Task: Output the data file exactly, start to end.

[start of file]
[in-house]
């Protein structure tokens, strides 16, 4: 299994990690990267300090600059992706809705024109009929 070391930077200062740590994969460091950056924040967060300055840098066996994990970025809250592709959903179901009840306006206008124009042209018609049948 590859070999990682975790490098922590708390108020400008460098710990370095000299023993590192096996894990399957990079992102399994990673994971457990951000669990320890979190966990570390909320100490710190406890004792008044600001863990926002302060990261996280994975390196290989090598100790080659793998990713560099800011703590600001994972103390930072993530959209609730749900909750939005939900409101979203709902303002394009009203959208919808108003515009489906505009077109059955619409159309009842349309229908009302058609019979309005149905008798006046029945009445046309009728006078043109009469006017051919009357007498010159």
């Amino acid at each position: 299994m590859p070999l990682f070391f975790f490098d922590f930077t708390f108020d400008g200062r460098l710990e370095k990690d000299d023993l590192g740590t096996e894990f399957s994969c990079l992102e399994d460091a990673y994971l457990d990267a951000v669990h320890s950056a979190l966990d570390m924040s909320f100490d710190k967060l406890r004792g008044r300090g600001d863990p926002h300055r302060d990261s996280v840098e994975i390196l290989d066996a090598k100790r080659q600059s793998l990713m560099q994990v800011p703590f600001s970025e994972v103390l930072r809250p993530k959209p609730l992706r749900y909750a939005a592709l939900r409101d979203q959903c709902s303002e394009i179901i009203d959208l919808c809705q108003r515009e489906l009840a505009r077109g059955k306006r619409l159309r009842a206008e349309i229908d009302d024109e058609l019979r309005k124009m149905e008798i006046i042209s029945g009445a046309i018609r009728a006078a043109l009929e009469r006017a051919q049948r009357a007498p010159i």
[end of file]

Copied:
[in-house]
């Protein structure tokens, strides 16, 4: 299994990690990267300090600059992706809705024109009929 070391930077200062740590994969460091950056924040967060300055840098066996994990970025809250592709959903179901009840306006206008124009042209018609049948 590859070999990682975790490098922590708390108020400008460098710990370095000299023993590192096996894990399957990079992102399994990673994971457990951000669990320890979190966990570390909320100490710190406890004792008044600001863990926002302060990261996280994975390196290989090598100790080659793998990713560099800011703590600001994972103390930072993530959209609730749900909750939005939900409101979203709902303002394009009203959208919808108003515009489906505009077109059955619409159309009842349309229908009302058609019979309005149905008798006046029945009445046309009728006078043109009469006017051919009357007498010159």
């Amino acid at each position: 299994m590859p070999l990682f070391f975790f490098d922590f930077t708390f108020d400008g200062r460098l710990e370095k990690d000299d023993l590192g740590t096996e894990f399957s994969c990079l992102e399994d460091a990673y994971l457990d990267a951000v669990h320890s950056a979190l966990d570390m924040s909320f100490d710190k967060l406890r004792g008044r300090g600001d863990p926002h300055r302060d990261s996280v840098e994975i390196l290989d066996a090598k100790r080659q600059s793998l990713m560099q994990v800011p703590f600001s970025e994972v103390l930072r809250p993530k959209p609730l992706r749900y909750a939005a592709l939900r409101d979203q959903c709902s303002e394009i179901i009203d959208l919808c809705q108003r515009e489906l009840a505009r077109g059955k306006r619409l159309r009842a206008e349309i229908d009302d024109e058609l019979r309005k124009m149905e008798i006046i042209s029945g009445a046309i018609r009728a006078a043109l009929e009469r006017a051919q049948r009357a007498p010159i």